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Multilevel Representations of Power in Harold Pinter's Plays

Alina-Elena Rosca

The study offers an interdisciplinary analysis of Harold Pinter’s dramatic discourse and focuses on the way power makes the characters play on the borders of linguistic, spatial, narrative and gender configurations. It examines the experimental nature of Harold Pinter’s dramatic technique and how he compromises both the realistic and the absurd dramatic formulae. The study also investigates the narrative of the past – a new dramatic technique in Pinter’s Plays, which brings into focus the inner life of the characters without causing any severe disturbance to the realistic conventional formula. It asserts that the narratives of the past become a form of doing, of being anchored in life and of acting in response to it. It also argues that sexuality is constantly submitted to manipulation and that women are more prepared than men to transgress gender constructions.
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4. Representations of the Past


4.1 The Narrative of the Past. The Past – a Means of Dissimulation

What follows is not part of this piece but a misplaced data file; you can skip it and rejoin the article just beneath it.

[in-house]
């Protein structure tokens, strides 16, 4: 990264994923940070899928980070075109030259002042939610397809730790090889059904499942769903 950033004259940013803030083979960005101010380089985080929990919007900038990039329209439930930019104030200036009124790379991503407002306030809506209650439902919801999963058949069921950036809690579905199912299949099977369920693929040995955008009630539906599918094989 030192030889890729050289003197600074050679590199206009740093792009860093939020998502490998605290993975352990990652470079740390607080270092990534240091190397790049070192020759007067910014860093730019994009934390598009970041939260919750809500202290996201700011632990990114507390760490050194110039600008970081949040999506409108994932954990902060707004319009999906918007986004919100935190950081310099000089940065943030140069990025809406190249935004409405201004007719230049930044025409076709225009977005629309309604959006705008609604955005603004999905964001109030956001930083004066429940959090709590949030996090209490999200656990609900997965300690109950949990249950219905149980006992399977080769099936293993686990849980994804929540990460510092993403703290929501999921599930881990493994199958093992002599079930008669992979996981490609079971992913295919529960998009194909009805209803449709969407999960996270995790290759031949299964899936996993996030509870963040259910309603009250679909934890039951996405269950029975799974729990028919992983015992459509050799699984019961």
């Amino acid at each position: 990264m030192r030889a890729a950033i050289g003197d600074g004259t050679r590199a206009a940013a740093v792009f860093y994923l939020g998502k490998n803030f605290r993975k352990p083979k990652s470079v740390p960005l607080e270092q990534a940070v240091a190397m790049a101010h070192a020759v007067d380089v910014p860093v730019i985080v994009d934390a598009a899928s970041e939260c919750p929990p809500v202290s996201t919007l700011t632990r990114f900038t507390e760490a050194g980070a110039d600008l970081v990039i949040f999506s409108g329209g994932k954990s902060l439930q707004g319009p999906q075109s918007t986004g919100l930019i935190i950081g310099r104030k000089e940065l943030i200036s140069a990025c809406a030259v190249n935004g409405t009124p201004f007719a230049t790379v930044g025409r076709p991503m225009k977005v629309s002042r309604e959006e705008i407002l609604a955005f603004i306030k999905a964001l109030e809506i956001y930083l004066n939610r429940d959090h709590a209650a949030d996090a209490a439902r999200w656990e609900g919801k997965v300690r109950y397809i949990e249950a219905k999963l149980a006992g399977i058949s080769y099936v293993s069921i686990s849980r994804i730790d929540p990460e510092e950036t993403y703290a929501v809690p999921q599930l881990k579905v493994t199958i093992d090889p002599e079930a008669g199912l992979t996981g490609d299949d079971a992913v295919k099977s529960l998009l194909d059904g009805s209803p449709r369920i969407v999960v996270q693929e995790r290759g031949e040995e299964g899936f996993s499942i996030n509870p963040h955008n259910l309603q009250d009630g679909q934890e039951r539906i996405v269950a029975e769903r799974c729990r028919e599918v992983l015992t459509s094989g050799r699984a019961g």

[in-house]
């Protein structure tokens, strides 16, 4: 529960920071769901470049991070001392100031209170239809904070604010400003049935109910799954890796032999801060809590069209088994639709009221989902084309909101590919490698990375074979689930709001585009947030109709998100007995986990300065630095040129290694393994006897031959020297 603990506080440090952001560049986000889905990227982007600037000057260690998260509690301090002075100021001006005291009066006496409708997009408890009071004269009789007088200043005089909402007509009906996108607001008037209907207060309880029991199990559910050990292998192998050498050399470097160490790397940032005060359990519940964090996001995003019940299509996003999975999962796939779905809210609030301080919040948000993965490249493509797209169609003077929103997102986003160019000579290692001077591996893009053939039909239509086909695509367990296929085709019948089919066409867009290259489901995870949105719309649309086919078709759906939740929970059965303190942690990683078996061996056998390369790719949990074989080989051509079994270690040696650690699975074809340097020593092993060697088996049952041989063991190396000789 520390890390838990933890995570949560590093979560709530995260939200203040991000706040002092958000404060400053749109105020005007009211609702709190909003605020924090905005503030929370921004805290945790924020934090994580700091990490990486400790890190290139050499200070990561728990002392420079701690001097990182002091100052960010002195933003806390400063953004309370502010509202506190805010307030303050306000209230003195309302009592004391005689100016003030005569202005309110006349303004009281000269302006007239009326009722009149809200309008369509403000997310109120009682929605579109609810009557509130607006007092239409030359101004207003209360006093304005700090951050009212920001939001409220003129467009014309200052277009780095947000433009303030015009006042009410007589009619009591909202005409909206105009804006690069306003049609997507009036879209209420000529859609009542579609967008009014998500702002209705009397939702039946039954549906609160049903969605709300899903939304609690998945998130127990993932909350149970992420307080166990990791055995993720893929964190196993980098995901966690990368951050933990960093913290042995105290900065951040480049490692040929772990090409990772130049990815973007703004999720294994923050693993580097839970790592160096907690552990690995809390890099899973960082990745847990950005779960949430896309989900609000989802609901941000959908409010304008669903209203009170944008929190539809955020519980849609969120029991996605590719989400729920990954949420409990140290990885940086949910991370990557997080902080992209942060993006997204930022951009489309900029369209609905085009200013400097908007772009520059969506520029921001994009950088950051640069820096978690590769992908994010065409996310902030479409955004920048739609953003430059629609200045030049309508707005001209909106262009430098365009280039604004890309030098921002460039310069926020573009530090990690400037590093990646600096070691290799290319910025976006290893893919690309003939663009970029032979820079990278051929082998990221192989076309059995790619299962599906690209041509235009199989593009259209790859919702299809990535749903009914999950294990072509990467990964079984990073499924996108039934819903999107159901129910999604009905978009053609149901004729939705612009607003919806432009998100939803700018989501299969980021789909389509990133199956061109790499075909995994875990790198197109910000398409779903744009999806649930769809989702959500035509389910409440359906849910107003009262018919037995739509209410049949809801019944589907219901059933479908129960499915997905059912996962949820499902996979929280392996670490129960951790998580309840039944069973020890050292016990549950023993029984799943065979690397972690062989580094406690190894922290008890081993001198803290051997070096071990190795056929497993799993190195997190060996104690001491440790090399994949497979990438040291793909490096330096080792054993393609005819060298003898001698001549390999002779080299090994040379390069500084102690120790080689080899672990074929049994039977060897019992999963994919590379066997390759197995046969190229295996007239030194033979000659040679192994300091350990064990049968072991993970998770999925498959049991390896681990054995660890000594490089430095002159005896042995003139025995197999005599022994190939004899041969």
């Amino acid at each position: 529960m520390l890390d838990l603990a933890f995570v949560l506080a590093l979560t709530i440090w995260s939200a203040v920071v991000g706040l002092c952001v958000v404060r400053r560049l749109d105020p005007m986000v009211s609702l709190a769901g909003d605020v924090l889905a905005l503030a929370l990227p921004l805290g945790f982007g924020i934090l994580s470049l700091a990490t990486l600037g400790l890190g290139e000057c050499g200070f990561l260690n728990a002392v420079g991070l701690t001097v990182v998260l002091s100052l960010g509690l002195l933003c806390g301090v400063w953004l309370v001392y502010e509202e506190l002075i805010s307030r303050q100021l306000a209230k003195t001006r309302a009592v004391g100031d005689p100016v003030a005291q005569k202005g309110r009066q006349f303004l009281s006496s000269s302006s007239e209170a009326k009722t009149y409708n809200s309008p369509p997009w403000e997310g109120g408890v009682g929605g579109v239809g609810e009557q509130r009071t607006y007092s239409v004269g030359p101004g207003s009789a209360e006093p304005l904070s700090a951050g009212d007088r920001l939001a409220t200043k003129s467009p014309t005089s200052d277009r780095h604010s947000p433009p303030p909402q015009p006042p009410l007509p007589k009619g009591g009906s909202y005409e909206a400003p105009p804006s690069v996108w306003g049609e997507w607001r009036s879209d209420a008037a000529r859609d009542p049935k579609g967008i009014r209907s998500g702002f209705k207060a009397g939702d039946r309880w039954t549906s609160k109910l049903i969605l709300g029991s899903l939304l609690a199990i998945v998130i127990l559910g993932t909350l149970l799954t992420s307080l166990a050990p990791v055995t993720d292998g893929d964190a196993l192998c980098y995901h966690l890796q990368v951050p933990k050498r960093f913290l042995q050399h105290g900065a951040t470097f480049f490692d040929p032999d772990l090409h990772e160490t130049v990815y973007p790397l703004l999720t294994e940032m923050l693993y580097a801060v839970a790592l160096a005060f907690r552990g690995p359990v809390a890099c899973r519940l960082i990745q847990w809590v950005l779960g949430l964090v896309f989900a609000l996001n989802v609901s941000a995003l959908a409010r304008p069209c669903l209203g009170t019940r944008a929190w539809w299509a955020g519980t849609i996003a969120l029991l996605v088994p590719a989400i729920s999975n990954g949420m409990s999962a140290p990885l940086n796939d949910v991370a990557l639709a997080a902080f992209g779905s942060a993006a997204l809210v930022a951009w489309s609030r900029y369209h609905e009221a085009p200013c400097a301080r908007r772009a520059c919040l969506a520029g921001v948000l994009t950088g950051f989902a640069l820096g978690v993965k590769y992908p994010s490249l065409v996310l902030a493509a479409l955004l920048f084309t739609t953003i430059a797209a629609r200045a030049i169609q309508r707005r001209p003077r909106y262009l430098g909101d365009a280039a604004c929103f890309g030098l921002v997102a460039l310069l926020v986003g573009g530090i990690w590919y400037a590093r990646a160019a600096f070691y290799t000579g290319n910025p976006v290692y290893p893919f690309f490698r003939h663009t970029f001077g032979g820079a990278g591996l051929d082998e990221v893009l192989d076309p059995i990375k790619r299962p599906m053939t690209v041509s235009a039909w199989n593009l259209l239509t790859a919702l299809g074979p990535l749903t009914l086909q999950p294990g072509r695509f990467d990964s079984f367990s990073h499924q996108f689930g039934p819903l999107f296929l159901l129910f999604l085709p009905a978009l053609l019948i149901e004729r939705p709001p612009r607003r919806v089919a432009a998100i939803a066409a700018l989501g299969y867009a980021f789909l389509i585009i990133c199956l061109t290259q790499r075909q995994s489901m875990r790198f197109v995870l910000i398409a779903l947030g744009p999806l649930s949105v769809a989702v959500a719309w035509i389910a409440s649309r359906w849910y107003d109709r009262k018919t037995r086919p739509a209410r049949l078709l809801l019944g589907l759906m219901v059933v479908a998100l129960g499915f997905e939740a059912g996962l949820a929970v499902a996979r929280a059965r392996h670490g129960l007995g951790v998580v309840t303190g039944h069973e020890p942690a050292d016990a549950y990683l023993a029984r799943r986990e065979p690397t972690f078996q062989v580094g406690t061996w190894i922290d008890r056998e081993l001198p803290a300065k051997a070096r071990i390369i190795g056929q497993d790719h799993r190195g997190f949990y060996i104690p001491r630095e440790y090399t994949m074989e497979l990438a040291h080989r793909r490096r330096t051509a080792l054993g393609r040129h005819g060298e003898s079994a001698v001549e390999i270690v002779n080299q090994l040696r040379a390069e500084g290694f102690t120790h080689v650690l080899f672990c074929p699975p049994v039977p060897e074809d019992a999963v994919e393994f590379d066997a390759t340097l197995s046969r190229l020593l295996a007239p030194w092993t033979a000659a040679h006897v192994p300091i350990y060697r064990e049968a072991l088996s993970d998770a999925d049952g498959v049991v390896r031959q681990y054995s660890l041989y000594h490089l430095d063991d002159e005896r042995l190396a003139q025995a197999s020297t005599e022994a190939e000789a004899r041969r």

Each and every narrative of the past is a mental construct which, through rendering the past as it is internalized and appropriated by the narrator, allows access not to the past as it actually occurred, but to a highly biased version of it. As such, the narrative of the past confronts the listener with a selective and, thus, limited process of reconstructing and reshaping the past according to the narrator’s intentions and his/her degree of involvement in the recounted events. Ultimately, this type of narrative confronts the hearer of the story with a vision of the past which is neither exclusive nor absolute. It is just a point of view directed by what the narrator makes of the past and how he conceives it. As for the impact of the narrative, the values and beliefs coming to the surface through the offered version of the remembered past may cause either binding or rupture between the parties involved in the act of storytelling. The manner in which the narrative is constructed and presented to the listener may transform the entire act of performing the past into an adequate terrain for staging extremely tense games of power or battles of confrontation between incompatible characters and their discordant interpretations and/or modes of existence.

The use of narratives fills Harold Pinter’s drama as a new theatrical technique which aids in bringing to the forefront the internal...

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